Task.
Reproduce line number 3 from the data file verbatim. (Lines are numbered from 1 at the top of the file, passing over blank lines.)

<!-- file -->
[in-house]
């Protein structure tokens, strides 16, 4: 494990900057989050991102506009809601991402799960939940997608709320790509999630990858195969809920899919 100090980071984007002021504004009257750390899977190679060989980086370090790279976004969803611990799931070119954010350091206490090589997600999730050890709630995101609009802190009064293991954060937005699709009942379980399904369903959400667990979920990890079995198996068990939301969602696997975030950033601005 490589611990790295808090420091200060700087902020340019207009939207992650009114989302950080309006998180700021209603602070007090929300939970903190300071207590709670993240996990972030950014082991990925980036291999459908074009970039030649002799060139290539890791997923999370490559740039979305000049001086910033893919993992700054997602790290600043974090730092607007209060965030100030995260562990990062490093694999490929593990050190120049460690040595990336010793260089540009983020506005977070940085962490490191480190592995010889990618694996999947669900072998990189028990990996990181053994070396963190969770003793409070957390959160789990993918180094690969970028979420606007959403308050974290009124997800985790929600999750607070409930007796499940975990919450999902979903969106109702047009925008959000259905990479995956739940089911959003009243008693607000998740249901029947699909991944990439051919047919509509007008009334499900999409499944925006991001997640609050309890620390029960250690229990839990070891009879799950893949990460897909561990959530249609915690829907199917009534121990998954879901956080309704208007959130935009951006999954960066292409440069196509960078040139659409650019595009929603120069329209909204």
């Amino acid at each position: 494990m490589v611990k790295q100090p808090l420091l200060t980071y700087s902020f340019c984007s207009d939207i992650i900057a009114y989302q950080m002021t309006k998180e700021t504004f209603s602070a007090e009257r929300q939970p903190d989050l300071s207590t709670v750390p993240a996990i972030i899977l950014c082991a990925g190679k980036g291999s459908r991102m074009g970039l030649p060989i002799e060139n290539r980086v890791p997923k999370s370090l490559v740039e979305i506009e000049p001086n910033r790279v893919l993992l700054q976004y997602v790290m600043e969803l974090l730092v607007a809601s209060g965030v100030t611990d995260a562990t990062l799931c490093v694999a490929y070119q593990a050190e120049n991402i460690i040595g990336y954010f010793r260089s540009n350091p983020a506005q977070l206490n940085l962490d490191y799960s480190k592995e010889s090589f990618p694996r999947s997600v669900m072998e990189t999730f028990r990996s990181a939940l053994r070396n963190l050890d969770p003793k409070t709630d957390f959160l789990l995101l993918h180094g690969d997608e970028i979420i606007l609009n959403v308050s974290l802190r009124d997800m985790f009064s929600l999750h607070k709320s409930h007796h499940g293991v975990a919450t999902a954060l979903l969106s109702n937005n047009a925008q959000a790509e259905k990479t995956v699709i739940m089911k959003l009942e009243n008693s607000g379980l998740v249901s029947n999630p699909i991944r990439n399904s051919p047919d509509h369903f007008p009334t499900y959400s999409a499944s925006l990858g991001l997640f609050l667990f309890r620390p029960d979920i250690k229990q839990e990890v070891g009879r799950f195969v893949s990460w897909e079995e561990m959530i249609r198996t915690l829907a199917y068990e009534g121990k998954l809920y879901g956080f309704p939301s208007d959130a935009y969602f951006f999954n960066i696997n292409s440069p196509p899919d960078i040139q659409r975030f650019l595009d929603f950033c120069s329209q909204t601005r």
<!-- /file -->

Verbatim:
């Amino acid at each position: 494990m490589v611990k790295q100090p808090l420091l200060t980071y700087s902020f340019c984007s207009d939207i992650i900057a009114y989302q950080m002021t309006k998180e700021t504004f209603s602070a007090e009257r929300q939970p903190d989050l300071s207590t709670v750390p993240a996990i972030i899977l950014c082991a990925g190679k980036g291999s459908r991102m074009g970039l030649p060989i002799e060139n290539r980086v890791p997923k999370s370090l490559v740039e979305i506009e000049p001086n910033r790279v893919l993992l700054q976004y997602v790290m600043e969803l974090l730092v607007a809601s209060g965030v100030t611990d995260a562990t990062l799931c490093v694999a490929y070119q593990a050190e120049n991402i460690i040595g990336y954010f010793r260089s540009n350091p983020a506005q977070l206490n940085l962490d490191y799960s480190k592995e010889s090589f990618p694996r999947s997600v669900m072998e990189t999730f028990r990996s990181a939940l053994r070396n963190l050890d969770p003793k409070t709630d957390f959160l789990l995101l993918h180094g690969d997608e970028i979420i606007l609009n959403v308050s974290l802190r009124d997800m985790f009064s929600l999750h607070k709320s409930h007796h499940g293991v975990a919450t999902a954060l979903l969106s109702n937005n047009a925008q959000a790509e259905k990479t995956v699709i739940m089911k959003l009942e009243n008693s607000g379980l998740v249901s029947n999630p699909i991944r990439n399904s051919p047919d509509h369903f007008p009334t499900y959400s999409a499944s925006l990858g991001l997640f609050l667990f309890r620390p029960d979920i250690k229990q839990e990890v070891g009879r799950f195969v893949s990460w897909e079995e561990m959530i249609r198996t915690l829907a199917y068990e009534g121990k998954l809920y879901g956080f309704p939301s208007d959130a935009y969602f951006f999954n960066i696997n292409s440069p196509p899919d960078i040139q659409r975030f650019l595009d929603f950033c120069s329209q909204t601005r």